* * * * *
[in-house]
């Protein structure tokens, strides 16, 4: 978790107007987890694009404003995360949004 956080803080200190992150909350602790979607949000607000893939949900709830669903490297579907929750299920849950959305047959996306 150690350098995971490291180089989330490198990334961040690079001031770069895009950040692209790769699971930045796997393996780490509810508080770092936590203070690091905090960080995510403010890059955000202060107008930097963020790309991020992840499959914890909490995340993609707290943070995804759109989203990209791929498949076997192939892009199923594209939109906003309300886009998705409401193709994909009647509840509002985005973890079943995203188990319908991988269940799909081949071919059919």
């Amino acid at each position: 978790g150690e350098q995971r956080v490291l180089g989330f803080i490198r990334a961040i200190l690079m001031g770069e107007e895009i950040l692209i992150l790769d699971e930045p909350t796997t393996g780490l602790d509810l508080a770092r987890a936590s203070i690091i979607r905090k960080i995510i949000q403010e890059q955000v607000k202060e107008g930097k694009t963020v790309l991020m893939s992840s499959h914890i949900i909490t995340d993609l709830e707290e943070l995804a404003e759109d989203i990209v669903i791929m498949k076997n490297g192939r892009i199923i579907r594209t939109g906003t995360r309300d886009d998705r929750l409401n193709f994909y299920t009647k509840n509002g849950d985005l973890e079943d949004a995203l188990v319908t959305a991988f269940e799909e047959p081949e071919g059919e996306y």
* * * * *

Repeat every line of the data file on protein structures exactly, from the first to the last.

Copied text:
[in-house]
């Protein structure tokens, strides 16, 4: 978790107007987890694009404003995360949004 956080803080200190992150909350602790979607949000607000893939949900709830669903490297579907929750299920849950959305047959996306 150690350098995971490291180089989330490198990334961040690079001031770069895009950040692209790769699971930045796997393996780490509810508080770092936590203070690091905090960080995510403010890059955000202060107008930097963020790309991020992840499959914890909490995340993609707290943070995804759109989203990209791929498949076997192939892009199923594209939109906003309300886009998705409401193709994909009647509840509002985005973890079943995203188990319908991988269940799909081949071919059919």
């Amino acid at each position: 978790g150690e350098q995971r956080v490291l180089g989330f803080i490198r990334a961040i200190l690079m001031g770069e107007e895009i950040l692209i992150l790769d699971e930045p909350t796997t393996g780490l602790d509810l508080a770092r987890a936590s203070i690091i979607r905090k960080i995510i949000q403010e890059q955000v607000k202060e107008g930097k694009t963020v790309l991020m893939s992840s499959h914890i949900i909490t995340d993609l709830e707290e943070l995804a404003e759109d989203i990209v669903i791929m498949k076997n490297g192939r892009i199923i579907r594209t939109g906003t995360r309300d886009d998705r929750l409401n193709f994909y299920t009647k509840n509002g849950d985005l973890e079943d949004a995203l188990v319908t959305a991988f269940e799909e047959p081949e071919g059919e996306y």